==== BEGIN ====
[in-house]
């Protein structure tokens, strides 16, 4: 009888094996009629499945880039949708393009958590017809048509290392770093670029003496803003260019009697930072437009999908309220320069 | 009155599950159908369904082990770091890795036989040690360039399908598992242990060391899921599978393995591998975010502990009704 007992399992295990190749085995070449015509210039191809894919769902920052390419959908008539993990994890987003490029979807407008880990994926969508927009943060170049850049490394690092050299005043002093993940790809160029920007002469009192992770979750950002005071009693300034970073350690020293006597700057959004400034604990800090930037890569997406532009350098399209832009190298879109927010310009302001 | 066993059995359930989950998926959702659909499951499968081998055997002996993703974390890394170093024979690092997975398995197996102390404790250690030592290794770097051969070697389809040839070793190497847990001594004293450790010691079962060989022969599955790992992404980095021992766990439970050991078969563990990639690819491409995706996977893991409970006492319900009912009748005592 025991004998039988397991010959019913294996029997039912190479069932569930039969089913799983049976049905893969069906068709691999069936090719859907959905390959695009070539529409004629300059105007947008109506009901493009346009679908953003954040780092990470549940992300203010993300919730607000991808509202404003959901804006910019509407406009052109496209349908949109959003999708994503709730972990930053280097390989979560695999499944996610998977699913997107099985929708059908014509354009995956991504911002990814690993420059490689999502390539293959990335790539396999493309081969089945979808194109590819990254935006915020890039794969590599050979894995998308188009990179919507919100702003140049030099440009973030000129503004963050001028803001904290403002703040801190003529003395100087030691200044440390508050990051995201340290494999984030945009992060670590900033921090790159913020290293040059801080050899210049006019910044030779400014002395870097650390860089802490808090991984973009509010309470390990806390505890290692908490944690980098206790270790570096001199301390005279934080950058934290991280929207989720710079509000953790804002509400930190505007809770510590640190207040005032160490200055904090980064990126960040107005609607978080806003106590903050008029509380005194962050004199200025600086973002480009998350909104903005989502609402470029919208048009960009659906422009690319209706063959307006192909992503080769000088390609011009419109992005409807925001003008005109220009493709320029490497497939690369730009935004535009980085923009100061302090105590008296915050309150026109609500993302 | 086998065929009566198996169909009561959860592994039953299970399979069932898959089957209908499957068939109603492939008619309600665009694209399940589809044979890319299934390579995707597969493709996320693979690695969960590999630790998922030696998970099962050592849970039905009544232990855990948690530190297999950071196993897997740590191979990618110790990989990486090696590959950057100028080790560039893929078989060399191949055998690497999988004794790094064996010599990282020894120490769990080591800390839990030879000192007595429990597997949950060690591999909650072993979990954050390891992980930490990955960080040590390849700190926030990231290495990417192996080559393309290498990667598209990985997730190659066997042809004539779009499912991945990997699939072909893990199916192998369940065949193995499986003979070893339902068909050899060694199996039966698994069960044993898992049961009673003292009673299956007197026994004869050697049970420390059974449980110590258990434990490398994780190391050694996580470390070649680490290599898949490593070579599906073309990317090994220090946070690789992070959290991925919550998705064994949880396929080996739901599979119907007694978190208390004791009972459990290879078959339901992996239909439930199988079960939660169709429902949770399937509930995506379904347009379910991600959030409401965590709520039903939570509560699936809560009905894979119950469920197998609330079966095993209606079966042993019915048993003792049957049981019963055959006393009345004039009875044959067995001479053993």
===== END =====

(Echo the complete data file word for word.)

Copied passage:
[in-house]
């Protein structure tokens, strides 16, 4: 009888094996009629499945880039949708393009958590017809048509290392770093670029003496803003260019009697930072437009999908309220320069 | 009155599950159908369904082990770091890795036989040690360039399908598992242990060391899921599978393995591998975010502990009704 007992399992295990190749085995070449015509210039191809894919769902920052390419959908008539993990994890987003490029979807407008880990994926969508927009943060170049850049490394690092050299005043002093993940790809160029920007002469009192992770979750950002005071009693300034970073350690020293006597700057959004400034604990800090930037890569997406532009350098399209832009190298879109927010310009302001 | 066993059995359930989950998926959702659909499951499968081998055997002996993703974390890394170093024979690092997975398995197996102390404790250690030592290794770097051969070697389809040839070793190497847990001594004293450790010691079962060989022969599955790992992404980095021992766990439970050991078969563990990639690819491409995706996977893991409970006492319900009912009748005592 025991004998039988397991010959019913294996029997039912190479069932569930039969089913799983049976049905893969069906068709691999069936090719859907959905390959695009070539529409004629300059105007947008109506009901493009346009679908953003954040780092990470549940992300203010993300919730607000991808509202404003959901804006910019509407406009052109496209349908949109959003999708994503709730972990930053280097390989979560695999499944996610998977699913997107099985929708059908014509354009995956991504911002990814690993420059490689999502390539293959990335790539396999493309081969089945979808194109590819990254935006915020890039794969590599050979894995998308188009990179919507919100702003140049030099440009973030000129503004963050001028803001904290403002703040801190003529003395100087030691200044440390508050990051995201340290494999984030945009992060670590900033921090790159913020290293040059801080050899210049006019910044030779400014002395870097650390860089802490808090991984973009509010309470390990806390505890290692908490944690980098206790270790570096001199301390005279934080950058934290991280929207989720710079509000953790804002509400930190505007809770510590640190207040005032160490200055904090980064990126960040107005609607978080806003106590903050008029509380005194962050004199200025600086973002480009998350909104903005989502609402470029919208048009960009659906422009690319209706063959307006192909992503080769000088390609011009419109992005409807925001003008005109220009493709320029490497497939690369730009935004535009980085923009100061302090105590008296915050309150026109609500993302 | 086998065929009566198996169909009561959860592994039953299970399979069932898959089957209908499957068939109603492939008619309600665009694209399940589809044979890319299934390579995707597969493709996320693979690695969960590999630790998922030696998970099962050592849970039905009544232990855990948690530190297999950071196993897997740590191979990618110790990989990486090696590959950057100028080790560039893929078989060399191949055998690497999988004794790094064996010599990282020894120490769990080591800390839990030879000192007595429990597997949950060690591999909650072993979990954050390891992980930490990955960080040590390849700190926030990231290495990417192996080559393309290498990667598209990985997730190659066997042809004539779009499912991945990997699939072909893990199916192998369940065949193995499986003979070893339902068909050899060694199996039966698994069960044993898992049961009673003292009673299956007197026994004869050697049970420390059974449980110590258990434990490398994780190391050694996580470390070649680490290599898949490593070579599906073309990317090994220090946070690789992070959290991925919550998705064994949880396929080996739901599979119907007694978190208390004791009972459990290879078959339901992996239909439930199988079960939660169709429902949770399937509930995506379904347009379910991600959030409401965590709520039903939570509560699936809560009905894979119950469920197998609330079966095993209606079966042993019915048993003792049957049981019963055959006393009345004039009875044959067995001479053993």